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Definition of Social Responsibility

Definition of Social Responsibility
 

Lately, changes have occurred in the relationship between the state, civil society institutions and private companies that resulted in the emergence of new forms of social interaction. One of these forms is based on a purely voluntary system of relationships, namely corporate social responsibility. It has a great meaning for the company as its social activities and reputation are interconnected. If the firm invests in social programs, thereby providing social guarantees to its employees and ensuring quality and safety of products and services sold, then in the long term, it may expect favorable social conditions, and, therefore, sustainable economic and financial situation (Mallin, 2009). Considering that the mentioned factors have a significant influence on performance of the company, the paper will be focused on the definition of social responsibility, its role in the context of the organization as well as its ties with such components of success of modern companies as leadership and sustainability.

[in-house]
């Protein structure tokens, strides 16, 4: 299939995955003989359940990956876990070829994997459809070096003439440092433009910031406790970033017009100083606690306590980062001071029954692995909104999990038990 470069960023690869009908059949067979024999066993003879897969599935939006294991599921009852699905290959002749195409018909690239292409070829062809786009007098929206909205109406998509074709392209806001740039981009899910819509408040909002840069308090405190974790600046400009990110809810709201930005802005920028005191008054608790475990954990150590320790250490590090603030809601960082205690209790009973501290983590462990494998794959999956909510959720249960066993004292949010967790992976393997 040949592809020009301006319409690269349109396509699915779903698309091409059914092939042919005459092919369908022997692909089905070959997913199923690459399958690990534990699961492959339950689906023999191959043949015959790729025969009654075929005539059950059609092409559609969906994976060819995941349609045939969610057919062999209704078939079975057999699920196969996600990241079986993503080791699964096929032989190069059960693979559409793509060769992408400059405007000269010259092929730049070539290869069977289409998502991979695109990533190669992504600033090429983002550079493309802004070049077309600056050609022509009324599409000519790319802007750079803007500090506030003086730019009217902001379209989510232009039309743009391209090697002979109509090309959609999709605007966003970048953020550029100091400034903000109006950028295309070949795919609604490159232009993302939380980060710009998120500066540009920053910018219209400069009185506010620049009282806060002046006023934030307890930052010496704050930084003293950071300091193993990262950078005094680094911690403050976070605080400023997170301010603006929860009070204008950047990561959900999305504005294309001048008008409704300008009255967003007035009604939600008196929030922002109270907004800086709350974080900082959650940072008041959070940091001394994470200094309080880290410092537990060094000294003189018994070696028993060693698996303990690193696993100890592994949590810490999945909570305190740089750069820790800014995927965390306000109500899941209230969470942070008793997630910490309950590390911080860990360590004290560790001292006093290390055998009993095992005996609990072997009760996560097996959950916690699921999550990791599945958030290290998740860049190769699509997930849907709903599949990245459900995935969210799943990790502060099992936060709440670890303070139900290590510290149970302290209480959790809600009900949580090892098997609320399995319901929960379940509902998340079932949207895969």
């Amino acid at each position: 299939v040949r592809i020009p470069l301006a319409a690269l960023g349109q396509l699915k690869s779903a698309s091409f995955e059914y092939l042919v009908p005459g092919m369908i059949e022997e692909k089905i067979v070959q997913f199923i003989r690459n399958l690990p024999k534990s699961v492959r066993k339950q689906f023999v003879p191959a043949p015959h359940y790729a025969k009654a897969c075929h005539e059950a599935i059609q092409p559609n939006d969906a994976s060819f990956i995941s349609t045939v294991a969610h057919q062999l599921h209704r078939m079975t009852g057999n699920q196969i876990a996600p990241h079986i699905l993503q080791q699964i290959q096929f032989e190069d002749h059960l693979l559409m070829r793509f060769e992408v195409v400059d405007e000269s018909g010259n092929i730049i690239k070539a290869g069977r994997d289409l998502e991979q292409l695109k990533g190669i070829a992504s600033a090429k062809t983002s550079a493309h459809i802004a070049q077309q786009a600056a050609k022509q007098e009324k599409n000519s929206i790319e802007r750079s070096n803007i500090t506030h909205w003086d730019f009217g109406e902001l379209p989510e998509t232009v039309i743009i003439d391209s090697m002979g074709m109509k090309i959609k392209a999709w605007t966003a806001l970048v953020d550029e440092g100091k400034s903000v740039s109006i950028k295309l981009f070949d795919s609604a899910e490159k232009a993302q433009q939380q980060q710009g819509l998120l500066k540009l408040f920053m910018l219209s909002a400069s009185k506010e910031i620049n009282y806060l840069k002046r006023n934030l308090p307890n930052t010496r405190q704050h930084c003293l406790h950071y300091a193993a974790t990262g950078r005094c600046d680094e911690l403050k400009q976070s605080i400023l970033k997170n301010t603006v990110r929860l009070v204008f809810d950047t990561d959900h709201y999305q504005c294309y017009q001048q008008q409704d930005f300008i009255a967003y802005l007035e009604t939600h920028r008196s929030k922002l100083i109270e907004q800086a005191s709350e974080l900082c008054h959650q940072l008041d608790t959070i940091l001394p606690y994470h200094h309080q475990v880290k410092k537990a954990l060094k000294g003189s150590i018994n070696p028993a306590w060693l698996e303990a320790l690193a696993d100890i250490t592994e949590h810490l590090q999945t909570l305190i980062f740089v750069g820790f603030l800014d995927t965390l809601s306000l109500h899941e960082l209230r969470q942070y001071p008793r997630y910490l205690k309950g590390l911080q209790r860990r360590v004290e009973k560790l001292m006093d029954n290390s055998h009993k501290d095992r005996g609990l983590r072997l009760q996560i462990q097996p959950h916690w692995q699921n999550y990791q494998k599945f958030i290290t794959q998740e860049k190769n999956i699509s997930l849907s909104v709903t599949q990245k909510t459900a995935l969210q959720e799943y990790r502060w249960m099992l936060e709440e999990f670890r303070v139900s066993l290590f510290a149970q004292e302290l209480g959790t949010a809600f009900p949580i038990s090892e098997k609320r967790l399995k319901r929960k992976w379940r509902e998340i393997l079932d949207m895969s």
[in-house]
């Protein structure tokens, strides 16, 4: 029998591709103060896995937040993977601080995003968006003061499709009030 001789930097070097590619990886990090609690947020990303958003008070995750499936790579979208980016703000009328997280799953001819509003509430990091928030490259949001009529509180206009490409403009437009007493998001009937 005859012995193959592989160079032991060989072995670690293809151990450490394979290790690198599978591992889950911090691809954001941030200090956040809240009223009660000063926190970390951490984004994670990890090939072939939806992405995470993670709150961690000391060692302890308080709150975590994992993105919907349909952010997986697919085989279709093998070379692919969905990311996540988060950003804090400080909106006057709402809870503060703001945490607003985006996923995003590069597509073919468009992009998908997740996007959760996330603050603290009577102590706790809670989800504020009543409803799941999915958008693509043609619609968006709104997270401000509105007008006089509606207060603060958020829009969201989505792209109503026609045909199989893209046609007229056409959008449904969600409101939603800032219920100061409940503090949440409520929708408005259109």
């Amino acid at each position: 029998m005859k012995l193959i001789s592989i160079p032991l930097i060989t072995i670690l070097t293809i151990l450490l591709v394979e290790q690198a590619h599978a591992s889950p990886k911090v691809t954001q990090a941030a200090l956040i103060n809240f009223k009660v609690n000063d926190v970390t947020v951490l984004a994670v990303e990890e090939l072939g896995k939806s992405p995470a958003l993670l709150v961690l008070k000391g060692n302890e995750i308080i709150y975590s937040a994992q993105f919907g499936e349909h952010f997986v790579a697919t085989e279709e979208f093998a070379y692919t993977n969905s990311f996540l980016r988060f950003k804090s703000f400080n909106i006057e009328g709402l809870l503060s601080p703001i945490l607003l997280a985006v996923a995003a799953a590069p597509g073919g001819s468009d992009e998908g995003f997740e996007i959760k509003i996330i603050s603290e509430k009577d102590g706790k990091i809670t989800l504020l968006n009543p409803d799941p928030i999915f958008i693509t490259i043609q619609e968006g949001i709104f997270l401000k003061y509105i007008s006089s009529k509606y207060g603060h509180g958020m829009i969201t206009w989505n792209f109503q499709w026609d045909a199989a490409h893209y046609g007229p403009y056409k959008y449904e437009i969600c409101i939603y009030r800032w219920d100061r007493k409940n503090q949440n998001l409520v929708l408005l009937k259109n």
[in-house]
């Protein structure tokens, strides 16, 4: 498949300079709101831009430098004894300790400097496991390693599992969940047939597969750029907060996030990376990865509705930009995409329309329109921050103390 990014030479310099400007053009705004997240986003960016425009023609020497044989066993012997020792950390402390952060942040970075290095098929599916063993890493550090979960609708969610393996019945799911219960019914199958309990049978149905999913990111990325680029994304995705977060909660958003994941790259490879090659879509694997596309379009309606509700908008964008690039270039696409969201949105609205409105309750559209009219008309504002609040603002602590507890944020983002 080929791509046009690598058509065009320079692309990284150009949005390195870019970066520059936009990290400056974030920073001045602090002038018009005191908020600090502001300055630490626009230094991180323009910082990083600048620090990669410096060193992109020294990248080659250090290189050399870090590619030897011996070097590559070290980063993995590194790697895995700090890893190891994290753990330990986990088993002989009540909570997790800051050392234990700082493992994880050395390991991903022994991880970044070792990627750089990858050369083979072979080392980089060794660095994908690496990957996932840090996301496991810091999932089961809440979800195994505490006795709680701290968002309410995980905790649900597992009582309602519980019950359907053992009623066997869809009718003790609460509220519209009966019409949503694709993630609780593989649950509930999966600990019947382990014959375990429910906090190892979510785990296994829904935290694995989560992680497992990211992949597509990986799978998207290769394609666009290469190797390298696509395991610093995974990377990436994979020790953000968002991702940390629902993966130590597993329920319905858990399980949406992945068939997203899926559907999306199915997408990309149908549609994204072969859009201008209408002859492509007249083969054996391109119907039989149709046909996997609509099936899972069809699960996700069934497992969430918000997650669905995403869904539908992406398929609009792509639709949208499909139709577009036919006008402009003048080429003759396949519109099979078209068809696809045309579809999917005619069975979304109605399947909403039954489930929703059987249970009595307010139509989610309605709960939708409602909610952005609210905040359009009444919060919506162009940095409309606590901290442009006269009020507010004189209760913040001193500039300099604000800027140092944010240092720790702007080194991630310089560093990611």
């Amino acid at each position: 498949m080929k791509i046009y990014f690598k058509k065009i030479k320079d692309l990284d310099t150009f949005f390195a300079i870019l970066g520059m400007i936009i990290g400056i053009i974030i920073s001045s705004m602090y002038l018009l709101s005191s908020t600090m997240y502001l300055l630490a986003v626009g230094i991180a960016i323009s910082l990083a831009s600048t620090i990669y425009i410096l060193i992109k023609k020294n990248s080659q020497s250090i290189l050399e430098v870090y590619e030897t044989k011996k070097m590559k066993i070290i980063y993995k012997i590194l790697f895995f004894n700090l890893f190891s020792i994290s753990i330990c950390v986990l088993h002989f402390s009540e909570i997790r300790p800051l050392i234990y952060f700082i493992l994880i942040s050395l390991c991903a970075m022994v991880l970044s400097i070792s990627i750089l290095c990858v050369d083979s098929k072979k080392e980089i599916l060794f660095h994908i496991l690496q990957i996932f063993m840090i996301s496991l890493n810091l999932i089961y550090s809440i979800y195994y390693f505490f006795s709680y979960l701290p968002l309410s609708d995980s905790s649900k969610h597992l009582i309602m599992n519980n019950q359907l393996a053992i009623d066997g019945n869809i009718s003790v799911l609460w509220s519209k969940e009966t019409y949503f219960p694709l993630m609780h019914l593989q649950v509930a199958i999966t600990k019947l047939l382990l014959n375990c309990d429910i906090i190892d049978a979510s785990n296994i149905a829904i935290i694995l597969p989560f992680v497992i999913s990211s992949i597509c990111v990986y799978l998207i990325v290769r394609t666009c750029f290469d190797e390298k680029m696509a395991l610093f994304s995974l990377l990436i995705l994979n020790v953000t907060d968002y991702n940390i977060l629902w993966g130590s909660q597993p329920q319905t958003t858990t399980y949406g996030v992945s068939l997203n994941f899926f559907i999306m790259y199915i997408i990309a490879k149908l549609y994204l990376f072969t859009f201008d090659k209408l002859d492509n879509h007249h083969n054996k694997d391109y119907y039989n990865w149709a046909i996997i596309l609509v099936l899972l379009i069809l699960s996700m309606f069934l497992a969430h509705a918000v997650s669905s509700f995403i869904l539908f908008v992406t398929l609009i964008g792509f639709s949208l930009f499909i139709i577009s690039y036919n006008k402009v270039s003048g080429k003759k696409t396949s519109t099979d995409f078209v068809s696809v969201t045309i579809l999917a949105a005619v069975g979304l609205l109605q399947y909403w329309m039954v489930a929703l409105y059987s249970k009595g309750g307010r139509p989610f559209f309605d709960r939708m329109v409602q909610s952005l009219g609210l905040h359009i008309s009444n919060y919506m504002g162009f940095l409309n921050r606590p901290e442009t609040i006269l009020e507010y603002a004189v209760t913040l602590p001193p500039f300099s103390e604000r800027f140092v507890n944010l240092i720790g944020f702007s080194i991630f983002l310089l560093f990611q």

Social responsibility of business or corporate social responsibility (CSR) is an approach that reflects the voluntary decision of the enterprise to contribute to the improvement of both society and environment. CSR is based on the interaction with stakeholders, namely employees, shareholders, investors, customers, authorities and non-governmental organizations. Thus, one of the most paramount tasks of CSR is communication, eliciting the views and interests of all stakeholders in order to take them into account in its follow-up activities (Coombs & Holladay, 2012). Implementing a policy of corporate responsibility has a considerable impact on the business as it provides the following advantages for its development: increased profits, access to socially responsible investments, reduction of operating costs, improved brand and reputation, and increased sales and customer loyalty. There are also more opportunities to attract and retain employees (Mallin, 2009).